There are also five or six species of frogs present in the reserve. They have different breeding times so throughout the year you will hear different calls. In summer the large "motorbike frog" breeds, and in winter you will hear loud calls from the very small "quacking frog" and "ticking frog".
If you are very lucky, you may spot a Long Necked Tortoise, but it is unlikely that you will see the very secretive "Rakali" or native "Australian Water Rat" which is most active at dawn and dusk. The Rakali was once prized for its dense waterproof fur but now you are mostly likely to only see the remains of its freshwater mussel, marron, and gilgie meals on the rocks by the river.
More information about our water supply can be found in Bush Topics:
The two main rock types that you can see in the reserve are granite and dolerite. The granite is comprised of light coloured minerals and a few specks of darker minerals can be seen if you look closely. Dolerite is a uniform dark grey and the crystals are too small to be seen clearly with your eyes.
Free EBook about the Darling Scarp
For more information about the geology in this area, go to the iTunes Store and download an eBook for Ipad created by SPICE (Secondary Science Teachers’ Enrichment Program).
Changing Earth: The Darling Scarp tells the story of the Darling Scarp, a 2.5 billion year old geological feature, and backdrop to the modern city of Perth, Western Australia. Key geological processes that led to the Darling Scarp’s formation are investigated, allowing readers to relate present day landscapes to events of the past.
Changing Earth: The Darling Scarp is designed to explore key concepts relating to the Year 9 Australian Science Curriculum, Earth and Space Sciences, this geological journey begins with the formation of Earth, and explores past, present, and future continental movement. It explains the geological processes that formed features in both local and global landscapes, including granite intrusions, dolerite dykes, and sand-dune formations.
6. Roley Pool
For many years, stretching from the early 1920's right through to early 1960's Roley Pool was the main social gathering point for the local community with even a Roleystone Swimming Club based here. In the early 1920's Mr. Bert Collins a local orchardist who lived in Roleystone joined the Royal Life Saving Society (a membership he maintained right up until his death in 1946) and began teaching life saving instructions to the community and was elected as the formal instructor for the newly formed Roleystone Swimming Club. There were many swimming carnivals held at Roley Pool with visitors from numerous clubs including Pickering Brook. When the Armadale Council purchased the land adjacent to Collins Road, the Roleystone Progress Association constructed change rooms on the site. Every year prior to swimming commencing local members of the community would go down to Roley Pool and clean out the rocks and sticks which were bought down the River by the strong winter flows. Connected to the main Roley Pool is a smaller shallow pool on the high side which was where the younger members of the community used to learn how to swim.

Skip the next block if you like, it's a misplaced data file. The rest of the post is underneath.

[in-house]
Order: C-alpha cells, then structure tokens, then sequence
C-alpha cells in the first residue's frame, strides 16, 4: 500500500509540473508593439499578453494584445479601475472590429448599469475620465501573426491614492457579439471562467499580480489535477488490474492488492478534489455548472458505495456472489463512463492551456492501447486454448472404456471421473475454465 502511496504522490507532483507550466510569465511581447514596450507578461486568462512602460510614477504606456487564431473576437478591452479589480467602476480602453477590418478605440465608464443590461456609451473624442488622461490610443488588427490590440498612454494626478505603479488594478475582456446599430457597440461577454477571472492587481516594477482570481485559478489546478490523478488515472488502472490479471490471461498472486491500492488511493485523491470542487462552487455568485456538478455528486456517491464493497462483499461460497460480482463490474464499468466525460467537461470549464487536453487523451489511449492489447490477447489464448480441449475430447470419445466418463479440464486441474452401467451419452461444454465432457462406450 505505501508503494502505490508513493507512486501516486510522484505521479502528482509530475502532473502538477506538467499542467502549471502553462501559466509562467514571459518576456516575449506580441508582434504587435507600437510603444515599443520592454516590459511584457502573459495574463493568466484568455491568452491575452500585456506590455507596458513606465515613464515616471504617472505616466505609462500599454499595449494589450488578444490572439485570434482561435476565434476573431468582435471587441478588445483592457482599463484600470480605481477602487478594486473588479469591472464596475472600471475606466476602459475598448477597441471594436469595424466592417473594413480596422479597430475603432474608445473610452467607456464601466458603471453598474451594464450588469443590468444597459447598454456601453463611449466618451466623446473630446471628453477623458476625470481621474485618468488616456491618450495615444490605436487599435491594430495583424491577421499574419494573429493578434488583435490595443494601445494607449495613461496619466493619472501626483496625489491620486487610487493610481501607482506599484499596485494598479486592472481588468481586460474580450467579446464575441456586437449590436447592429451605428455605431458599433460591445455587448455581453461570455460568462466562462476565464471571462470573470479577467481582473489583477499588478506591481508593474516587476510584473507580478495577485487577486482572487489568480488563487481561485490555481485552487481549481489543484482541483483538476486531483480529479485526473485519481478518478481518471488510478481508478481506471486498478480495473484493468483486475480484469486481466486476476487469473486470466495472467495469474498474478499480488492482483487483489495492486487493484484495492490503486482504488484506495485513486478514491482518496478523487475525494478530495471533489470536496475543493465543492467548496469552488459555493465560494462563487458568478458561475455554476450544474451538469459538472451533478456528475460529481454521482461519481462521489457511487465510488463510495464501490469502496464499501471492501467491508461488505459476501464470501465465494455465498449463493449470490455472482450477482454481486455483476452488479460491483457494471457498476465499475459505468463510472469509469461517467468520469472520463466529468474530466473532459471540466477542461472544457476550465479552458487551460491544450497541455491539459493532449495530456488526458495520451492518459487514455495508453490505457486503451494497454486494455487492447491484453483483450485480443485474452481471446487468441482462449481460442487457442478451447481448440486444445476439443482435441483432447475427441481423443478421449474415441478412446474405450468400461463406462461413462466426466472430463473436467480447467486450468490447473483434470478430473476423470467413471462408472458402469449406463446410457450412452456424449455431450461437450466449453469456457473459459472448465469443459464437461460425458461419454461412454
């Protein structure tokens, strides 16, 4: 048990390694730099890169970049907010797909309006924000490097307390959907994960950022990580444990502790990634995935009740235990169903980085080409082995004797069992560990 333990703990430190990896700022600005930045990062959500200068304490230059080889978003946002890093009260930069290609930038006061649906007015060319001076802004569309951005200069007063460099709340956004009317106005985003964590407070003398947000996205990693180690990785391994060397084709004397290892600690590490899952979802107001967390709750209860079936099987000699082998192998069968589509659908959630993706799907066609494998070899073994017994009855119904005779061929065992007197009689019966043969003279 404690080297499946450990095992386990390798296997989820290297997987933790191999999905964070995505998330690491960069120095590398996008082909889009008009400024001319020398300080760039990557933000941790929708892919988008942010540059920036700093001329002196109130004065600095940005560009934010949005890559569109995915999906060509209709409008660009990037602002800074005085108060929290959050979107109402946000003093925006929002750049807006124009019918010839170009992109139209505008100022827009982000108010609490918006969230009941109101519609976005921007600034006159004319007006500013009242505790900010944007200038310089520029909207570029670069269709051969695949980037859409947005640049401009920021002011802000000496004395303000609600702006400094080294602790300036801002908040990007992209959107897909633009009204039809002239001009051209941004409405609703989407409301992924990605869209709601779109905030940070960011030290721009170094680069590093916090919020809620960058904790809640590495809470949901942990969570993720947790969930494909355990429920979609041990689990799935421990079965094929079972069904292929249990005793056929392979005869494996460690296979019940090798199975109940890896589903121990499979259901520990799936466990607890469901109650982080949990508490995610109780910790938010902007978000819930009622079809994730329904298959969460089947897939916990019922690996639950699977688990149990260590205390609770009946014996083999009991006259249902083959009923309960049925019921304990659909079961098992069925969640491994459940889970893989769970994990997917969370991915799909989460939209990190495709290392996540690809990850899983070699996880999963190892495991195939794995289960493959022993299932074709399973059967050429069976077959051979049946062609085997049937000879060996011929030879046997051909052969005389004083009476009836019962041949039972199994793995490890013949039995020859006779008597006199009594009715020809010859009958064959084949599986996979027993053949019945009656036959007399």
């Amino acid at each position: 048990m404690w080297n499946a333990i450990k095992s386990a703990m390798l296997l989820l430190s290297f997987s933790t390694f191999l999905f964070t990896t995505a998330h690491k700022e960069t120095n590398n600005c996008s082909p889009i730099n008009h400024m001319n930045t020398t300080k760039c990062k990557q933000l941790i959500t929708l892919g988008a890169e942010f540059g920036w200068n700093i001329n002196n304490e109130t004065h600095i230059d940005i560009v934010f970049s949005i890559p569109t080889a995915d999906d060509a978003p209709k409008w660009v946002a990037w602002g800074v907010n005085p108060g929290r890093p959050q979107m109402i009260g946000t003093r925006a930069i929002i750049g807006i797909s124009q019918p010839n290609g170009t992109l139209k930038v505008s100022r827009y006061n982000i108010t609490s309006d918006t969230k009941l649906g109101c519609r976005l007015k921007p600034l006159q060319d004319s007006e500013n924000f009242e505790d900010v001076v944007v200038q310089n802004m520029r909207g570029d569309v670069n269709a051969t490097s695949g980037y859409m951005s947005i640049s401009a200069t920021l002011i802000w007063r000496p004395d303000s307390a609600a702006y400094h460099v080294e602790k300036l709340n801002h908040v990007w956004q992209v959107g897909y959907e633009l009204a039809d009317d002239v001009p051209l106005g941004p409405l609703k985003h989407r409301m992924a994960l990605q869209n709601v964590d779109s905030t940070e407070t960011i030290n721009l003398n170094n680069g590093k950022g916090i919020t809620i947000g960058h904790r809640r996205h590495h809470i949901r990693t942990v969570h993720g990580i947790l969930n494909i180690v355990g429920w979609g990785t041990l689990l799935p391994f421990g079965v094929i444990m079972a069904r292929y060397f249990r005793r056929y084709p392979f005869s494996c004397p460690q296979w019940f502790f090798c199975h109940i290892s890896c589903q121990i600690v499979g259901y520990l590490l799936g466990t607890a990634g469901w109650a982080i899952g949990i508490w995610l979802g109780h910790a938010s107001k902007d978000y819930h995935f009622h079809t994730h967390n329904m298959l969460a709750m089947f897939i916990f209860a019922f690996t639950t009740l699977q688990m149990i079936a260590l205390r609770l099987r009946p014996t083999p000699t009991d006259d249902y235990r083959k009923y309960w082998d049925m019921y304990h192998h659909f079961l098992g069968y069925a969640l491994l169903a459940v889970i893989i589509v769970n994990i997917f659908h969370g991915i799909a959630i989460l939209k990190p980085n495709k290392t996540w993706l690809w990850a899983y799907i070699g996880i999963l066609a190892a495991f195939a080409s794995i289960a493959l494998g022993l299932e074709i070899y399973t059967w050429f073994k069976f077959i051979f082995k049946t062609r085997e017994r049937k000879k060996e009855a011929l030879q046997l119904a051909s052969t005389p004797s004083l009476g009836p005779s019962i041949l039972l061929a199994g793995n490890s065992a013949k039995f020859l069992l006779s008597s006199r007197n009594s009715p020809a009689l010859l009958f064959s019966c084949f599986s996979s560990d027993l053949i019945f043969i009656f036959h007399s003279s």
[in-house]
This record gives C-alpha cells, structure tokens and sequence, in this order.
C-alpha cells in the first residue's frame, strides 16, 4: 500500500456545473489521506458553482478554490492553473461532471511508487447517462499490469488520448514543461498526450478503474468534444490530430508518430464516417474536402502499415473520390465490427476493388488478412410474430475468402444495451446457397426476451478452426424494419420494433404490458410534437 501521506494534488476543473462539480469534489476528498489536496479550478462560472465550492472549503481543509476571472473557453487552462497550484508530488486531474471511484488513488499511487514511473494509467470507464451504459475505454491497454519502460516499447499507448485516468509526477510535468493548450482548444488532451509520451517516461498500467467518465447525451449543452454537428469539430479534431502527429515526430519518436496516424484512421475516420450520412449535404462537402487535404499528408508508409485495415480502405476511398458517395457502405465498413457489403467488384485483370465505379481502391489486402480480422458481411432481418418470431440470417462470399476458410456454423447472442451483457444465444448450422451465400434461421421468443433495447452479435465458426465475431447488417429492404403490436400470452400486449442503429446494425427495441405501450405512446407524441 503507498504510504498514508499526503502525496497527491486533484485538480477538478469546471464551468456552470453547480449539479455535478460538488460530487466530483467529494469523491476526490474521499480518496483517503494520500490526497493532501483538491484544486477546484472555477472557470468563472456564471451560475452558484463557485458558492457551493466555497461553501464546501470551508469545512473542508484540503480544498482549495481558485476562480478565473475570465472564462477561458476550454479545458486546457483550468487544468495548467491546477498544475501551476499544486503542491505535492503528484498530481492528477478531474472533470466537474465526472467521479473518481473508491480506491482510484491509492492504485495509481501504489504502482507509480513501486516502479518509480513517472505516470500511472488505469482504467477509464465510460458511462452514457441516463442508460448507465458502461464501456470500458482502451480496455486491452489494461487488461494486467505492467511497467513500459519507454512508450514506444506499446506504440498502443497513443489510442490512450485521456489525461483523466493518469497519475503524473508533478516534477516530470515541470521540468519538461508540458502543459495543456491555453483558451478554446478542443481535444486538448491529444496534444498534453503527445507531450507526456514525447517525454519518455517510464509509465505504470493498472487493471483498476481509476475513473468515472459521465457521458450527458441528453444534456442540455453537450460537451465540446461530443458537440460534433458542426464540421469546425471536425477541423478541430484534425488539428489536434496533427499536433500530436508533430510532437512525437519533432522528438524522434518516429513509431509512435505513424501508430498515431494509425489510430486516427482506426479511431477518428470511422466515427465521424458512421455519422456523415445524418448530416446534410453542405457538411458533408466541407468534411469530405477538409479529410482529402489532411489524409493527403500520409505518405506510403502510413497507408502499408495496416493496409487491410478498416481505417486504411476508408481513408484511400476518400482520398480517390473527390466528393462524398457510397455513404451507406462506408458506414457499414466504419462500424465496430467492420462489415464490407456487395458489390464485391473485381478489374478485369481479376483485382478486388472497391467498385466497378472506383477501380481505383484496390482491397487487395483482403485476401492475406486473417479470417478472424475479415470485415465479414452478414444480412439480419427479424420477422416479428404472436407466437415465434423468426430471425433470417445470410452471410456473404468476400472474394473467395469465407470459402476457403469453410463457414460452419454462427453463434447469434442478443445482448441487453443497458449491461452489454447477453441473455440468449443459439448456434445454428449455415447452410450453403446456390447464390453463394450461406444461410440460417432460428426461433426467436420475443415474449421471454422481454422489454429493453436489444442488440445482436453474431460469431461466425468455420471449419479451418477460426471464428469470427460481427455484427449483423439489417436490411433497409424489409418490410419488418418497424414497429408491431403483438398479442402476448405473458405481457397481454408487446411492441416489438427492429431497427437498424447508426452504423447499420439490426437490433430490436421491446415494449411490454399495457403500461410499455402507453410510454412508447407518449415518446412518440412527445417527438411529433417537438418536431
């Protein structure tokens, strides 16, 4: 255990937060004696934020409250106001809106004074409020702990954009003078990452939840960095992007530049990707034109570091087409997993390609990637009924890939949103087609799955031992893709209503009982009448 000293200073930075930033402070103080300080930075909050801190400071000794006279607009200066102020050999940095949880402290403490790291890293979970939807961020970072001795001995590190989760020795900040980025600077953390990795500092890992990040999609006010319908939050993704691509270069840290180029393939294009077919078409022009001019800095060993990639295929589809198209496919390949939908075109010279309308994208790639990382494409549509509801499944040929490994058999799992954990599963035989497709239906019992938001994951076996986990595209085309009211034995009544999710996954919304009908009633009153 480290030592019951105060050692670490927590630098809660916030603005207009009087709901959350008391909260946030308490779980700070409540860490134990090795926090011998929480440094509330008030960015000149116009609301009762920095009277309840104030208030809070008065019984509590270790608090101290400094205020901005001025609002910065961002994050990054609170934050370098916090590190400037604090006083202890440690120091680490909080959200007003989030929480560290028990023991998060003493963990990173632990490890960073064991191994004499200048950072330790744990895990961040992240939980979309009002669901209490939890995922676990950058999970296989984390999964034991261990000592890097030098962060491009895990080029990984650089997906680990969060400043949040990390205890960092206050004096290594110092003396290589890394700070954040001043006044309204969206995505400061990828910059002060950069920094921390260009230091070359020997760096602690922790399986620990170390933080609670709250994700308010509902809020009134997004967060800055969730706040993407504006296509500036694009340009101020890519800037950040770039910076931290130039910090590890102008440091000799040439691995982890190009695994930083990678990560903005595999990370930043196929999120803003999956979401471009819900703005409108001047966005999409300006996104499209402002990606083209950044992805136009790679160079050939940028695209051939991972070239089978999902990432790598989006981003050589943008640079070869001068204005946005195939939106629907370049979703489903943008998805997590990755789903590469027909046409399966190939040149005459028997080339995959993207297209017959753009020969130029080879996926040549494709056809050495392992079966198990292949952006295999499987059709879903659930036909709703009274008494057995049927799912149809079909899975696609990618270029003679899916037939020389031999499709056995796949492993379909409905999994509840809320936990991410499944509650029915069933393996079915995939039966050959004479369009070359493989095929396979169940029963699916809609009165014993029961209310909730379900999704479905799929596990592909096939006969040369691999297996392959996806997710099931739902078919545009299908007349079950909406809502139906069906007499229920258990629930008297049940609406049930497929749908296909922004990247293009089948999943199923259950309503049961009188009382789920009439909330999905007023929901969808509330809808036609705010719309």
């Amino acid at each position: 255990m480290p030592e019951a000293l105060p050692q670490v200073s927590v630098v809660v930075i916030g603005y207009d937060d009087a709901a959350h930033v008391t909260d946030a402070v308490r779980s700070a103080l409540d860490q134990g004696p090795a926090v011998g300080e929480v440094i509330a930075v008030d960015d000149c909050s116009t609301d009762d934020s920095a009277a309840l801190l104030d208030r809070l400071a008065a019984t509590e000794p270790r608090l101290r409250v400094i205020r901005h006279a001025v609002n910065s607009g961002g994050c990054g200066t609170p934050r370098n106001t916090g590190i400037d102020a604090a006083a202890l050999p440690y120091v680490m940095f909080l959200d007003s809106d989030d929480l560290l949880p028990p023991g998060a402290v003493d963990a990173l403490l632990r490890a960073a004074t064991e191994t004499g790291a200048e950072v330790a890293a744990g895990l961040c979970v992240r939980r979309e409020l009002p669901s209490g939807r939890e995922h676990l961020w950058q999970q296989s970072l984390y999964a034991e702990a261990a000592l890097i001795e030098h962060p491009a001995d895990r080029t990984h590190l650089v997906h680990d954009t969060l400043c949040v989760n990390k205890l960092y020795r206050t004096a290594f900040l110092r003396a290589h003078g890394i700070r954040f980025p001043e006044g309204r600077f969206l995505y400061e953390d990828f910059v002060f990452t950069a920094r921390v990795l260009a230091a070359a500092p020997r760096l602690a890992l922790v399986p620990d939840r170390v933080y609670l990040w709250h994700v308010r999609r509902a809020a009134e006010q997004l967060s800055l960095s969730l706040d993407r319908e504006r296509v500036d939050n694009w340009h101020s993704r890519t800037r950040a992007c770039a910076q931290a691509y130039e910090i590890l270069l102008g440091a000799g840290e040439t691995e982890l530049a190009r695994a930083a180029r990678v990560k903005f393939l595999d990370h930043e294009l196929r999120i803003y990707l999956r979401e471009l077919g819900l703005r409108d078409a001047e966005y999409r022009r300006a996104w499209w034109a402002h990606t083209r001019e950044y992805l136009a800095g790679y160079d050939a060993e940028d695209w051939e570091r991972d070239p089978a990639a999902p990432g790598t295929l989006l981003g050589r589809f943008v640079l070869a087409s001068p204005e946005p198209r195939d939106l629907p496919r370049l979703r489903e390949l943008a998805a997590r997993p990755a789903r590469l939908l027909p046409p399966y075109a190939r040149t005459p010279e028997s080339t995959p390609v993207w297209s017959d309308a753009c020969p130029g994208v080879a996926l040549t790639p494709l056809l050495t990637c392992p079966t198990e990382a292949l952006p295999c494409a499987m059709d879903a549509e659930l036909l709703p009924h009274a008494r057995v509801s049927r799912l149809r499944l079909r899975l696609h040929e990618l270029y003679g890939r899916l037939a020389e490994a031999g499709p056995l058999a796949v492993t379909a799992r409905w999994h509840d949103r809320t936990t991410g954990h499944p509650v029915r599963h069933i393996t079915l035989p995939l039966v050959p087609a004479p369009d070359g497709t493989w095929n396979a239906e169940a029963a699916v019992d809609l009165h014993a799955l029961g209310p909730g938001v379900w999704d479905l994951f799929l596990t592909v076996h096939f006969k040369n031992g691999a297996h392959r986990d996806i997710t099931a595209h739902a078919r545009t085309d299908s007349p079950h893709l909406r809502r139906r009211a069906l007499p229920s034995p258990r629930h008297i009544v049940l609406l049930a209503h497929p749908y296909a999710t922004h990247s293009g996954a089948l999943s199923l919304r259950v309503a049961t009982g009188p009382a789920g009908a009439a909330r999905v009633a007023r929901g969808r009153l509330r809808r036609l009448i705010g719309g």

Even with the creation of Canning Dam in early 1940's there was still sufficient water flowing for a healthy swimming pool to be functional. It wasn't until the early 1960's when the flow virtually ceased that there were real health issues with the water quality and swimming at the pool was then banned by the local authority. The Roley Pool site was then virtually abandoned and blackberry, bamboos, watsonias and many other weeds invaded the waterway and surrounding areas.
While walking along the river bank you will see and hear a wide range of bird species – from the magnificent wedgetail eagle circling above you to the honeyeaters flitting from shrub to shrub. The most likely, and easily observed birds you will see are the Pacific Black ducks – these are usually in the pools along the river. The Pacific Black Duck is found in all but the most arid regions of Australia. Outside Australia, its range extends throughout the Pacific region. This species is mainly vegetarian, feeding on seeds of aquatic plants. This diet is supplemented with small crustaceans, molluscs and aquatic insects. Food is obtained by 'dabbling', where the bird plunges its head and neck underwater and upends, raising its rear end vertically out of the water.
The most common tree along the River is the Flooded Gum (Eucalyptus rudis). This species is usually restricted to river banks and floodplains. However, in sections of the River they extend upslope , indicating the presence of subsurface water. Wandoo (Eucalyptus wandoo) and Marri (Corymbia calophylla) are the most common tree species on the slopes leading away from the River. The Flooded Gum is in decline in many parts of WA where insects called psyllids are defoliating the trees by laying their eggs within the leaves. However, the Flooded Gum trees along this stretch of the River are relatively healthy. Have a look at the leaves to check for psyllids.
Wandoo trees are particularly drought tolerant and tend to dominate sites where the bedrock is close to the surface and hence has little water stored in the shallow soils. When you get More information about our trees can be found in Bush Topics:
9. Land Fauna
A range of mammals will visit the environs of this part of the Canning River. Both the Western Grey and the Black Footed Wallaby are common around the River and the forest around Roleystone. Quendas (also known as Bandicoots) live in the thick streamzone vegetation and are now very common in the bush blocks in Roleystone. Surveys have shown that the population of Quendas in the coastal Plain around Perth is declining but their density in the Hills areas is still high.
More information about our fauna can be found in Bush Topics:
10. Indigenous Heritage
The indigenous people from the south-west of Australia are called the Noongar (Noong-ar). Within the Noongar people there were several groups. The Canning Valley was the border between the Pindarup group to the south and the Wadjuk group centred on the Swan River to the north. At the time of European settlement the Wadjuk subgroup in the area was known as the Beeloo. The leader was a young man named Munday who while involved in some retribution killing of two
While all care has been taken to ensure the accuracy of the information and suitability of the pedestrian users of this brochure and the facilities do so at their own risk. Roleybushcare does not accept liability for any inaccuracies contained herein, or any damage, injury or other consequences arising from the use of this publication or use of the facilities.
This brochure was funded by a community grant from the Department of Parks and Wildlife.